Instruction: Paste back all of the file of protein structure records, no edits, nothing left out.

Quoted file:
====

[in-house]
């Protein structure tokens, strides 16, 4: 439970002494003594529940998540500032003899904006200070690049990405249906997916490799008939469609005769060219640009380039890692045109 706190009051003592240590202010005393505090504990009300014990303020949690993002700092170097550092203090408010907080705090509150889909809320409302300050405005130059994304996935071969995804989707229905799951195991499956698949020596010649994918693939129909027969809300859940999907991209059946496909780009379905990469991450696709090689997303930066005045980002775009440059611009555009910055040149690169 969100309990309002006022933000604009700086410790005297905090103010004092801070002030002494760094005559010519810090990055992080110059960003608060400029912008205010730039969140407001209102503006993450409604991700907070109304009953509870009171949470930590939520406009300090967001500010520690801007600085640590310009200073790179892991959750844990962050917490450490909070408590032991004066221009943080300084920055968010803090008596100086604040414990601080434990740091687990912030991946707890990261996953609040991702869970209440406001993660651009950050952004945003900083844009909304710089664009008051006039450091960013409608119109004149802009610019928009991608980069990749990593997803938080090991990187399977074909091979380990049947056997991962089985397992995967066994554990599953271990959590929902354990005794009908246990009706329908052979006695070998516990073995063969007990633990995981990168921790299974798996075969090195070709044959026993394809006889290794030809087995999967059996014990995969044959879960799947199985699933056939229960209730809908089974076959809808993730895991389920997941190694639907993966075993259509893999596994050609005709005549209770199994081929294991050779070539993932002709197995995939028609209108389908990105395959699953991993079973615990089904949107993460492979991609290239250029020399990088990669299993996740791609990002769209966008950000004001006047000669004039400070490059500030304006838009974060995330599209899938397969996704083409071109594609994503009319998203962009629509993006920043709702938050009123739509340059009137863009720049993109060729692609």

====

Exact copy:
[in-house]
């Protein structure tokens, strides 16, 4: 439970002494003594529940998540500032003899904006200070690049990405249906997916490799008939469609005769060219640009380039890692045109 706190009051003592240590202010005393505090504990009300014990303020949690993002700092170097550092203090408010907080705090509150889909809320409302300050405005130059994304996935071969995804989707229905799951195991499956698949020596010649994918693939129909027969809300859940999907991209059946496909780009379905990469991450696709090689997303930066005045980002775009440059611009555009910055040149690169 969100309990309002006022933000604009700086410790005297905090103010004092801070002030002494760094005559010519810090990055992080110059960003608060400029912008205010730039969140407001209102503006993450409604991700907070109304009953509870009171949470930590939520406009300090967001500010520690801007600085640590310009200073790179892991959750844990962050917490450490909070408590032991004066221009943080300084920055968010803090008596100086604040414990601080434990740091687990912030991946707890990261996953609040991702869970209440406001993660651009950050952004945003900083844009909304710089664009008051006039450091960013409608119109004149802009610019928009991608980069990749990593997803938080090991990187399977074909091979380990049947056997991962089985397992995967066994554990599953271990959590929902354990005794009908246990009706329908052979006695070998516990073995063969007990633990995981990168921790299974798996075969090195070709044959026993394809006889290794030809087995999967059996014990995969044959879960799947199985699933056939229960209730809908089974076959809808993730895991389920997941190694639907993966075993259509893999596994050609005709005549209770199994081929294991050779070539993932002709197995995939028609209108389908990105395959699953991993079973615990089904949107993460492979991609290239250029020399990088990669299993996740791609990002769209966008950000004001006047000669004039400070490059500030304006838009974060995330599209899938397969996704083409071109594609994503009319998203962009629509993006920043709702938050009123739509340059009137863009720049993109060729692609």